The following review is the unedited version of the one published in iMAGES on the 4th of July.
How the West Was NOT Fun
By Mohammad Kamran Jawaid
It would save the industry millions, if only people could actually see the crap they are about to unleash before they actually it make it. Jonah Hex is a lesser known comic character from DC comics. Even though he’s from the comic book medium, Jonah doesn’t have any big-league features unless one counts a back-story involving shamans, an uncanny ability to bring people back from the dead for a minute or two (where they start graying away in anguish before our eyes) and his romantic run-ins with a local prostitute.
With her bland, uninterested expression – one she’s recently graduated to include bits of intense, character probing doubts – Megan Fox is Hex’s biggest draw. I personally know three people, by far the widest margin interested in seeing this movie, willing to buy a ticket just for Ms. Fox. They will be disappointed. Aside from some shots of swanky tailored prostitute-wear, and a sweaty candle-lit love-talk scene, Ms. Fox never appears in any implied nude. They can see a topless shot of Josh Brolin, but I doubt they’re willing to see Mr. Brolin out of his worn down confederate uniform, which he heavily dusts up on horseback as he runs from one dumb action set-piece to another.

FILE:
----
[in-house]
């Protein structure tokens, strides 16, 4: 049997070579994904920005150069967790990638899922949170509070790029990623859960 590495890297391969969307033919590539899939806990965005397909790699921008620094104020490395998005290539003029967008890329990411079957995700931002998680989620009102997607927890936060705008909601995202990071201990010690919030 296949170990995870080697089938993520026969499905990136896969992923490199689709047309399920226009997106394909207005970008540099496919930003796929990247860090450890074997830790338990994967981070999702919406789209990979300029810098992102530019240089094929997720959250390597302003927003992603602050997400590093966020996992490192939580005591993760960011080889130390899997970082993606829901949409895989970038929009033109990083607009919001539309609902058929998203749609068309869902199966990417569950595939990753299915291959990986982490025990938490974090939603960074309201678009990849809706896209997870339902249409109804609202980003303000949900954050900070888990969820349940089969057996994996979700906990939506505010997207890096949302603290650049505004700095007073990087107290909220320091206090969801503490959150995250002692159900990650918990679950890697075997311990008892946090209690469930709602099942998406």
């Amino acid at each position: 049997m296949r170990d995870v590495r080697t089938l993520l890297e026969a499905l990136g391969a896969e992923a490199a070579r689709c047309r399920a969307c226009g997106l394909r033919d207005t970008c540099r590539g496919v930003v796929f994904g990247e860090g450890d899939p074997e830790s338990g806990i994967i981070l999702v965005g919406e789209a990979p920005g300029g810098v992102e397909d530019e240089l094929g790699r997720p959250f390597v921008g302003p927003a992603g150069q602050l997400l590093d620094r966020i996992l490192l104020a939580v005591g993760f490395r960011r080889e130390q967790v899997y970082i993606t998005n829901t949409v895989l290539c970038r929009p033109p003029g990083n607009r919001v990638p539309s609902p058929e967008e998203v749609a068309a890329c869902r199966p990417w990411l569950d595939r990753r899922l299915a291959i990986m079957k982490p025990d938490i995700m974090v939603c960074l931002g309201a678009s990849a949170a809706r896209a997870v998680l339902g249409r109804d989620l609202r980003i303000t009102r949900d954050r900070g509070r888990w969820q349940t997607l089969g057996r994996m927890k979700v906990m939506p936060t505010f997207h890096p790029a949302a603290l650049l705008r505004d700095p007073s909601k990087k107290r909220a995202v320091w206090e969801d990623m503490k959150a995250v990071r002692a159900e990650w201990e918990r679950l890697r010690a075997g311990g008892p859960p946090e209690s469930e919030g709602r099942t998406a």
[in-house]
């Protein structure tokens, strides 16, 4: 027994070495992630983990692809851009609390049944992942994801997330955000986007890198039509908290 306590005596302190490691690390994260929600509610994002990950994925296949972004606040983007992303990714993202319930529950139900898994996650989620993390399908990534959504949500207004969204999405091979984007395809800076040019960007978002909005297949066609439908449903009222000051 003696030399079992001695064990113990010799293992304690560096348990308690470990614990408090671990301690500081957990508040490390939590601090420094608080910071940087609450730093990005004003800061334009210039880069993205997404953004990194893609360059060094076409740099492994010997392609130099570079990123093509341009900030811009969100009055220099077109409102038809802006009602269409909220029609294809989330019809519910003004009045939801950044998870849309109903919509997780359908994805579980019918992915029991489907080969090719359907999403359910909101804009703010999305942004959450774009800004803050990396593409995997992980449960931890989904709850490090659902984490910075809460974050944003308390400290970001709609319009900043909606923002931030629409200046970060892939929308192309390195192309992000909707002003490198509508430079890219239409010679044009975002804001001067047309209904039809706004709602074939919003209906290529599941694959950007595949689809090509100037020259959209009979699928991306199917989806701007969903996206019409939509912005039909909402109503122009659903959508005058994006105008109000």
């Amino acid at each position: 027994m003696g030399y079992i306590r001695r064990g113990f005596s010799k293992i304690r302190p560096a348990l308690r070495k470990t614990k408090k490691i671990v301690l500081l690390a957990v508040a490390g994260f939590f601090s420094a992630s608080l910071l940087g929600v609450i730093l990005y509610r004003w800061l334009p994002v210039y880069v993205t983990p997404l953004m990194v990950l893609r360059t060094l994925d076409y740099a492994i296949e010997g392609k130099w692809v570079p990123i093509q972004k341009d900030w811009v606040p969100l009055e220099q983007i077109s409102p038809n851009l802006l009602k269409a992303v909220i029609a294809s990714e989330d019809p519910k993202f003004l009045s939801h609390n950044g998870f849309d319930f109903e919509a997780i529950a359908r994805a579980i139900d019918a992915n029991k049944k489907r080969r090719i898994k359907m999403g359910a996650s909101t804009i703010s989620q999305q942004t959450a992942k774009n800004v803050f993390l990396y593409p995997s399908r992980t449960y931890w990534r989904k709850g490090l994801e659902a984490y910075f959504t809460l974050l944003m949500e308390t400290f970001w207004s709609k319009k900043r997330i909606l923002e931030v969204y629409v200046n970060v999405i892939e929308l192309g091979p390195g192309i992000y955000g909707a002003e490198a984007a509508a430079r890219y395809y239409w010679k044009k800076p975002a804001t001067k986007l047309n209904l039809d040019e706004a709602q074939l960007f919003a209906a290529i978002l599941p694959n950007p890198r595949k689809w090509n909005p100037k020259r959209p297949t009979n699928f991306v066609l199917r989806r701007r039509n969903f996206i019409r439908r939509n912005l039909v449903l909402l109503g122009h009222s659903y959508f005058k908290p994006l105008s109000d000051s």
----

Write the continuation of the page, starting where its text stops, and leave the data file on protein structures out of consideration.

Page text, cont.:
Alas, each punch, gunshot and explosion is incoherently cut and pasted with glued-on fake CGI. Helmer Jimmy Hayward (Horton Hears a Who) might have better things on his mind than a roughed up western inundated by rusty formula (the screenplay is by Crank directors Mark Neveldine and Brian Taylor).
Mr. Brolin is Jonah Hex and his face scarred up by a bunny-toothed John Malkovich – Quentin Turnbull – the once-thought-dead villain who returns to construct a weapon-of-mass-destruction, called, um "The Weapon". This puts the president, Aidan Quinn, in a state of mild worry. Rather than relying on his best men to capture Turnbull, he wants them to track Jonah Hex (go figure). "My unit is the very best", argues one of his lieutenants (Will Arnett). The President takes out a wanted poster and replies "Which is why I need you to locate (Jonah Hex)". "Mark my words gentlemen, the very fate of our nation rests on Jonah Hex".
Why? How? We’re not really sure. Nor do we care. The President’s concern was on the right track. He knows unimportant, lugubrious, task delegation when he sees one. He and his lieutenants must have a pie contest to judge.
Released by Warner Bros. Jonah Hex is rated PG-13, which automatically tones down the bloodless bloodbaths.
The published version can be found at: